41% of those invited are from ethnic minorities

The Oscars’ Academy of Motion Pictures Arts & Sciences had invited 70 people of East Asian descent to join their organisation.

The invitation only academy, which has over 6000 members, decides on which films and actors deserve Oscars. Memversconsist of directors, actors, Hollywood exclusives, costume designers, cinematographers and writers.

683 people were invited to the organisation this year. 41% (272) were of colour, 70 of which are of east Asian heritage.

The move is intended to diversify the Academy’s membership following the controversy that no actors of colour were nominated for Oscars over the past two years. The controversy sparked the hashtag #OscarsSoWhite to go viral, with many frustrated in the discriminatory nature that the Oscars seemed to possess.

New east Asian members include cinematographer Peter Pau (The Forbidden Kingdom, Crouching Tiger Hidden Dragon and Poon Hang-Sang Ip Man 2: Legend of the Grandmaster, Kung Fu Hustle), documenter Spencer Nakasako (Refugee, and A.K.A. Don Bonus, Anita Lee–Stories We Tell, Everybody’s Children) and Trinh T. Minh-ha (Forgetting Vietnam, Surname Viet Given Name Nam).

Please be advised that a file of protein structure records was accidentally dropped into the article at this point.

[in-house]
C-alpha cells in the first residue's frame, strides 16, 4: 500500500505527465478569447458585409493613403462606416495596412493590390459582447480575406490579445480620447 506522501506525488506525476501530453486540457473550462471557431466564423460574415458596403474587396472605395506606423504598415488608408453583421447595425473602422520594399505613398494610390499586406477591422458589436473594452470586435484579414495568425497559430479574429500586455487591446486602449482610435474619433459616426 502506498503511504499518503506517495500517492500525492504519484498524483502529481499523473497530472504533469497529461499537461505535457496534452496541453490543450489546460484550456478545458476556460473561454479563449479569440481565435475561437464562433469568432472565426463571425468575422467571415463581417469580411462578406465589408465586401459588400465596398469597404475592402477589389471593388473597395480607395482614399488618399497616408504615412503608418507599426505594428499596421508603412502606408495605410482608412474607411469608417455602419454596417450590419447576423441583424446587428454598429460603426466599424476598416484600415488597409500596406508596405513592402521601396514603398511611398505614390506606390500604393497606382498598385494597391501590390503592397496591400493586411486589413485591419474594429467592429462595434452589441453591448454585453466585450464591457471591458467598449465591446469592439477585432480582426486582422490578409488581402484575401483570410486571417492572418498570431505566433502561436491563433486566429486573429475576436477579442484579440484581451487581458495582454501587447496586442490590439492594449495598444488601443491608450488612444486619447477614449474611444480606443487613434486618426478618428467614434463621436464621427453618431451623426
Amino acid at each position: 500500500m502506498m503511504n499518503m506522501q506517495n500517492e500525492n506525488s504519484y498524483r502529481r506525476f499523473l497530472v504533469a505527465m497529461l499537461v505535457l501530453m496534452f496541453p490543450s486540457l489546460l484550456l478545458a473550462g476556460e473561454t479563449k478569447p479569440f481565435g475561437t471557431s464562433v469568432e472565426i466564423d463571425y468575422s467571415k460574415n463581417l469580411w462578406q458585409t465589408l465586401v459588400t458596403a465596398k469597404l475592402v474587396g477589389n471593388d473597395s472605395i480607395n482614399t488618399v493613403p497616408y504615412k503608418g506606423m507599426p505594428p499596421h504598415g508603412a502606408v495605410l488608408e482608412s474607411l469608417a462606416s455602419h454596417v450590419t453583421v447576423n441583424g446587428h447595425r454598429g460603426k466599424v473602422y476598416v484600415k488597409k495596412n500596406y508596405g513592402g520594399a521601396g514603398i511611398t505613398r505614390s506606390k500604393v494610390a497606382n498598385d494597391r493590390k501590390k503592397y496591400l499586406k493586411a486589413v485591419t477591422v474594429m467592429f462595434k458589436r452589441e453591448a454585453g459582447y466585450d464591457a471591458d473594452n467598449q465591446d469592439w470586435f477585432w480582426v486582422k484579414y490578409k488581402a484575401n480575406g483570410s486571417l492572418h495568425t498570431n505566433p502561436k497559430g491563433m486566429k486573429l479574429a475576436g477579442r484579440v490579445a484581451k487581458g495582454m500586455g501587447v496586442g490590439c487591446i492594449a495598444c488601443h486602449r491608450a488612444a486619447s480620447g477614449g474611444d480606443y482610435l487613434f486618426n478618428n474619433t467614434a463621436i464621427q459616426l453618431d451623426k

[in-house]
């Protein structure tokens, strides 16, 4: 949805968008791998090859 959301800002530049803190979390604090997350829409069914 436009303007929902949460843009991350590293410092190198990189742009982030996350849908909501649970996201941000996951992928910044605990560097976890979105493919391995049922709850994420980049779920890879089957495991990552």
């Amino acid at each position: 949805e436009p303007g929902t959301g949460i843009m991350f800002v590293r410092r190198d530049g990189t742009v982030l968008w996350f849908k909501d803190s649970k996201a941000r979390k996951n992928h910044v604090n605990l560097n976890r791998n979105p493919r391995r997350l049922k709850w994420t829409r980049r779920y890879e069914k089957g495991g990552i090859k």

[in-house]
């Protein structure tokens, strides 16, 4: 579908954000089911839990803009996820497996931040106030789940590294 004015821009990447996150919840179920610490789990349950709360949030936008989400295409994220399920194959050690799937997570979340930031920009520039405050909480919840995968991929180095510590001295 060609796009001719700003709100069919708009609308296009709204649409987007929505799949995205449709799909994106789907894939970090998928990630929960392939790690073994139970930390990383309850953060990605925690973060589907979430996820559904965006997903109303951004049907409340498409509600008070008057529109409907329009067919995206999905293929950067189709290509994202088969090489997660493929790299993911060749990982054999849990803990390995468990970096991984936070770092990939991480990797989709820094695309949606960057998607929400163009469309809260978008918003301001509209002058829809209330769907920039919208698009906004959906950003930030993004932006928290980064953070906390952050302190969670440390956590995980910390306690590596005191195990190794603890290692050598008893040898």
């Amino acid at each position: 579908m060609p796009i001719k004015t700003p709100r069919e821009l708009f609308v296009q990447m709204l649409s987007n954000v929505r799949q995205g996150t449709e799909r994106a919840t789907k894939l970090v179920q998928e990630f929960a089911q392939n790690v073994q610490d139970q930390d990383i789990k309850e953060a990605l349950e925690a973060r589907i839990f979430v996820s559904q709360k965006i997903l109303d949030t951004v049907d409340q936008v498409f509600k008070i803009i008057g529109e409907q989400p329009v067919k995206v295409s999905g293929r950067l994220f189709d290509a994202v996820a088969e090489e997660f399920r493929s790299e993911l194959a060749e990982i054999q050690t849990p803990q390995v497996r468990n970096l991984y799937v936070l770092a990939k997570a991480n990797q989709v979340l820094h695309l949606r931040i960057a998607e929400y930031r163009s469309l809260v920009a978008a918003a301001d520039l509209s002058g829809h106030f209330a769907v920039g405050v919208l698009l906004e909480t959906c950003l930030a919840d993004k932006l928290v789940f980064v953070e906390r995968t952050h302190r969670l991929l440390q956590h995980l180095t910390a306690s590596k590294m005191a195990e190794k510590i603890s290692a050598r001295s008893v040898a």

Other A-list names who were given membership include Kate Beckinsale, Idris Elba, Emma Watson, America Ferrera, Michael B. Jordan, Daphne Zuniga and Damon Wayans, Jr.

The full list of new members can be found here.

This year’s addition of 683 people is the largest to date. 2015 only saw 322 invitations.

The move will increase representation of people of colour from 8% to 11%, whilst the representation of women will be increased from 25% to 27%.

According to the Sunday Morning Herald, Academy President Cheryl Boone Isaacs announced that sweeping changes will be implemented to double the number of women and minorities by 2020.

“The academy is going to lead and not wait for the industry to catch up.”

However, in 2012, The Los Angeles Times reported that Oscar voters were 94% caucasian and 77% male. By this year, those numbers had only changed slightly. To achieve the academy’s diversity goals, the academy would need to invite at least 375 women and over 130 people of colour each year for the next consecutive four years, according to The Times.

For east Asians, the percentages are even slimmer. 70 people may seem like a healthy addition, but amongst the Academy’s 6000-strong membership, their representation is a drop in the ocean. Having said that, it is certainly a good start. As well as an increase in the representation of ethnic minorities on the whole, we hope to see more east Asians being represented in the not too distant future.

Whilst the issue of discrimination in the Oscars is certainly controversial, perhaps it is the structure of Hollywood on the whole that needs to be addressed. Jun Kit Man argues, “it doesn’t help that Black, Latino and Asian actors get typecast to play stereotypes” and adds, “ethnic minority actors have a harder time simply being cast, let alone being nominated for anything”. Perhaps the Oscars are just a backdrop for a bigger conversation about casting in Hollywood

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